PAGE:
Commissioners OK awareness display at courthouse


Anyone driving or walking along Main Street in downtown Brownstown in late October may notice T-shirts hanging on the fence outside the Jackson County Courthouse.

Each shirt will represent a victim of domestic violence this past year in Indiana and will be part of the Clothesline Project.

That project is being organized by students from Brownstown Central Middle School participating in the Teens for Change program.

The Clothesline Project, being completed with the help of Turning Point Domestic Violence Services of Jackson County, is part of activities designed around Domestic Violence Awareness Month.

The students decided to seek help from county commissioners, who gave them approval earlier this week during their meeting to use a section of the fence in front of the courthouse.

The T-shirts will be designed and hung by students and displayed from Oct. 26 through Oct. 31.

The number of T-shirts to be hung won’t be released until sometime this week. That number will be based upon domestic violence deaths in the state between June 30, 2017, and June 30 of this year, said Charlotte Moss, community services director for Turning Point Domestic Violence Services in Jackson County.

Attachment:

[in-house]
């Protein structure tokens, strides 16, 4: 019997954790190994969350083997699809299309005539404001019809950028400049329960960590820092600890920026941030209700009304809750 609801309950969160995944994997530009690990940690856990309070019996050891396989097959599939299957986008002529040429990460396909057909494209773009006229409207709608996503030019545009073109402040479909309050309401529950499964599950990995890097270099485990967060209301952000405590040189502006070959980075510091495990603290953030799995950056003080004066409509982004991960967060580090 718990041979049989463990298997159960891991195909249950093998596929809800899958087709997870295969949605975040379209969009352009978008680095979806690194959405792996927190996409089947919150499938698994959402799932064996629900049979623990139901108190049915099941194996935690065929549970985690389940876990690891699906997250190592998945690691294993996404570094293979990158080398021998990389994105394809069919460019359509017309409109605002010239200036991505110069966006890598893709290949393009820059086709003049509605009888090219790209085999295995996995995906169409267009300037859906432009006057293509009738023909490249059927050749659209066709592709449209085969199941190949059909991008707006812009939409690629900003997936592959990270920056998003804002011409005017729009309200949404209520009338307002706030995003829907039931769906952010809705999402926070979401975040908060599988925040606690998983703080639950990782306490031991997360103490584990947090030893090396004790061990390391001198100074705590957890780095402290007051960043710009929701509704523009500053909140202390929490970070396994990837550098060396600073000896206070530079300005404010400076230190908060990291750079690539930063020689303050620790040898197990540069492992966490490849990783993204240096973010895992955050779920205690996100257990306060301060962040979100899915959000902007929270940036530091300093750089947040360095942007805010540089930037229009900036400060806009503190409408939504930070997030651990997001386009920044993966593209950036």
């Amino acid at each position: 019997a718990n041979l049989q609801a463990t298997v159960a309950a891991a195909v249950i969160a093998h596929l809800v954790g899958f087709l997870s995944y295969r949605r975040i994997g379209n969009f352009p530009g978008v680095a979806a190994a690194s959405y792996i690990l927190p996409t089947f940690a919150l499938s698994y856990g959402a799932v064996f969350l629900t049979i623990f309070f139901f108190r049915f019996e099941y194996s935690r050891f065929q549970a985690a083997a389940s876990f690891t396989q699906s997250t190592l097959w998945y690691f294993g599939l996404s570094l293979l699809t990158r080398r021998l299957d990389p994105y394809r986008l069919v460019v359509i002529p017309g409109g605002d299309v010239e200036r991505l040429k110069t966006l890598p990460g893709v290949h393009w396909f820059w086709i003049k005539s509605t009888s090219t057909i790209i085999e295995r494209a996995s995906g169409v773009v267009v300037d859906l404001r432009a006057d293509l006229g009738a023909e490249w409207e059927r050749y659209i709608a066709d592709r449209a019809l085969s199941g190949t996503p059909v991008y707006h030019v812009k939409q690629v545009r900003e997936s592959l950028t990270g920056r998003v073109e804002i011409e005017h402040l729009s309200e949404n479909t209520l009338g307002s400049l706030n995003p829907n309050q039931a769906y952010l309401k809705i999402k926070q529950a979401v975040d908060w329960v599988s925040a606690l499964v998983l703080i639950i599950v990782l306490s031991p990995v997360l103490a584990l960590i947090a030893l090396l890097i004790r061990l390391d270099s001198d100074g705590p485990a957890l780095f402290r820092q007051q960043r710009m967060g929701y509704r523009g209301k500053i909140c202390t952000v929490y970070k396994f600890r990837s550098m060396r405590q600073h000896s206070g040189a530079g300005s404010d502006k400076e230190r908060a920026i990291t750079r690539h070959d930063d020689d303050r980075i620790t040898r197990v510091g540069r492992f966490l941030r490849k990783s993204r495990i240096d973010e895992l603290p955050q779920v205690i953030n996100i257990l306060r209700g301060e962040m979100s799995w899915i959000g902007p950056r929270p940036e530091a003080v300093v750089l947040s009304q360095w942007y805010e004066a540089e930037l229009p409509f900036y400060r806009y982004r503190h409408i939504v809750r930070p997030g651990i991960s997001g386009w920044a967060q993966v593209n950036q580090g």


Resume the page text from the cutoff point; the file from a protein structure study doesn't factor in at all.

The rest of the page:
The students’ Clothesline Project will be conducted in conjunction with a Clothesline Project at Cummins Seymour Engine Plant.

The first Clothesline Project took place in 2013 outside that plant on East Fourth Street Road.

The 2017 Clothesline Project at Cummins featured the T-shirts containing the names of 56 domestic violence victims, including three from Jackson County, Moss said.

She said she did not know of any victims of domestic violence in the county this past year.

The Clothesline Project is a nationwide program that began in 1990 in Massachusetts to raise awareness of the issue and impact of domestic violence.

Moss said she would like to see more Clothesline Projects in other communities in the future.

The project is a powerful message for people to understand how many people die each year from domestic violence, she said.

Moss said the Teens for Change program is designed to teach students about the importance of healthy relationships, leadership and more.

She said the students have rallied behind the project and wanted to see it displayed somewhere in their community.

“They’re awesome and want people to know,” she said. “Unless you work at Cummins, you don’t really see it. If you’ve seen it, it’s so powerful.”

Moss said since the students are involved in the process, it makes a significant impact.

“It becomes personal to them,” she said.

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